EoP –Biomarker or Balderdash?

One of the categories in the game of balderdash is abbreviations.  Someone with extra time on their hands should invent a medical version with obscure acronyms as one of the categories.

An acronym that I recently discovered, EoP, which stands for eosinophil progenitor came to my attention from Dr. Benjamin Enav and Dr. Oral Alpan. they suggested two articles (both letters to the editor) related to EoP as a biomarker for eosinophilic esophagitis:

  • DW Morris et al. J Allergy Clin Immunol 2016;138: 915-8.
  • JT Schwartz et al. J Allergy Clin Immunol 2019; 143: 1221-3.

Both of these articles came from researchers at the Cincinnati Children’s Hospital.  In the first, the authors studied 31 children (17 with active eosinophilic esophagitis [EoE], and 14 with inactive EoE).  Key findings:

  • With a cutoff of 15.5 EoPs/mL, there were none of the 17 patients with active EoE below this threshold and 8 of 14 (57%) with inactive EoE were below this threshold.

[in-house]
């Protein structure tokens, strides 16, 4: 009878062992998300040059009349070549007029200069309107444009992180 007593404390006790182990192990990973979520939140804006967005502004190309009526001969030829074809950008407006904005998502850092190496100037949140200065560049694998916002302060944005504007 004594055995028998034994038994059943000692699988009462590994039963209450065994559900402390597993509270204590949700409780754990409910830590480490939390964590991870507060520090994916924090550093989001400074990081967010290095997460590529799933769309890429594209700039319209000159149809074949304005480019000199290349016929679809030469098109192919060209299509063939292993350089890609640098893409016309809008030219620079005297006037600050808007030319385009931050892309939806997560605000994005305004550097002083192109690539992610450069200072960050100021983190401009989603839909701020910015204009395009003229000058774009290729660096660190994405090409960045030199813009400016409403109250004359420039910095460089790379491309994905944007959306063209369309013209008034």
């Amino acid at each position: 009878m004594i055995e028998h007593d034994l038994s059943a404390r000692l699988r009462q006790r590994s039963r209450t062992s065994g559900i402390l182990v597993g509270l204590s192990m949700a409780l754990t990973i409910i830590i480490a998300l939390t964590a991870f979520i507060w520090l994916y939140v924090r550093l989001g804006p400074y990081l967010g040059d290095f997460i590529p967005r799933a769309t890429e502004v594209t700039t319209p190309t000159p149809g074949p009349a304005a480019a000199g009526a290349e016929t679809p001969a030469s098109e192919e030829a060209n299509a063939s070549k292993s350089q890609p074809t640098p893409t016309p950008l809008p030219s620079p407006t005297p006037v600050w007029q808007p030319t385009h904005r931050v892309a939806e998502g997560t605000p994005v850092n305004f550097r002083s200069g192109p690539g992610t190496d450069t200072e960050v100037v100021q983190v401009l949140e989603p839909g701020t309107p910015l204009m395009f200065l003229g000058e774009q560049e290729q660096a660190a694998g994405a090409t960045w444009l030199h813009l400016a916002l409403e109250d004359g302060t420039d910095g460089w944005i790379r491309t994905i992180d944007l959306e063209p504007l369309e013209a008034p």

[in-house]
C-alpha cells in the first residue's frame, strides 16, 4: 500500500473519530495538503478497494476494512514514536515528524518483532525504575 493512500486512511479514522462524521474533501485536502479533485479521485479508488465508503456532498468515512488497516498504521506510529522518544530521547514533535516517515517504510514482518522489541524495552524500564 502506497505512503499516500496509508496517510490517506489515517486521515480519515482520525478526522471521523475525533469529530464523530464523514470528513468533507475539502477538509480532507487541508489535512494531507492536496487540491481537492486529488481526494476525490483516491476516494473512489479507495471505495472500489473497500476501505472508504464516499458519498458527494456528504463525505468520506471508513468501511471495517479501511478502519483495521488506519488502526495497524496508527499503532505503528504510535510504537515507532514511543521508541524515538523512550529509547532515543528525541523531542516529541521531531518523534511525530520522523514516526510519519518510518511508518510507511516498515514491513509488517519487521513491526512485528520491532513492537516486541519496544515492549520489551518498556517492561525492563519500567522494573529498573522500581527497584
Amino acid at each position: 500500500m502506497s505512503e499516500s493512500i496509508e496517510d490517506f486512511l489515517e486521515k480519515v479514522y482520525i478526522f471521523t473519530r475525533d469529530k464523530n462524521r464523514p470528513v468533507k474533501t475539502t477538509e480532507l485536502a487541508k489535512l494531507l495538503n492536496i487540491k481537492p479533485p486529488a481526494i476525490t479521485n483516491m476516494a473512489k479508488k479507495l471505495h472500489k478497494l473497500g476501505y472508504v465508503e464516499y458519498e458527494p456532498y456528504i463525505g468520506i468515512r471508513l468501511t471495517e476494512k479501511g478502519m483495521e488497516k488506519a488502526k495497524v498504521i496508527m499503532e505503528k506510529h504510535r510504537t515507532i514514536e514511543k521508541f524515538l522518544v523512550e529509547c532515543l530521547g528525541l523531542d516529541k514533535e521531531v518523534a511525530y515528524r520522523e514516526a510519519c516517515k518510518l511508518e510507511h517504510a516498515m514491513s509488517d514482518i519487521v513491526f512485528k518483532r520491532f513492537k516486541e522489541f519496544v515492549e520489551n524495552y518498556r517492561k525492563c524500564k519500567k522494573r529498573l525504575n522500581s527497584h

• At this cutoff, this pilot study predicted active EoE with a sensitivity of 100%, specificity of 57%, positive predictive value of 74% and negative predictive value of 100%.

The second study, also with 31 children, showed that the peripheral blood EoP levels were significantly increased in patients with active disease and correlated with the
EoEHSS (EoE histologic scoring system) composite ratio.

My take: These studies show that a blood level of EoP is a promising biomarker which could help avoid endoscopy in those with low levels of EoP.

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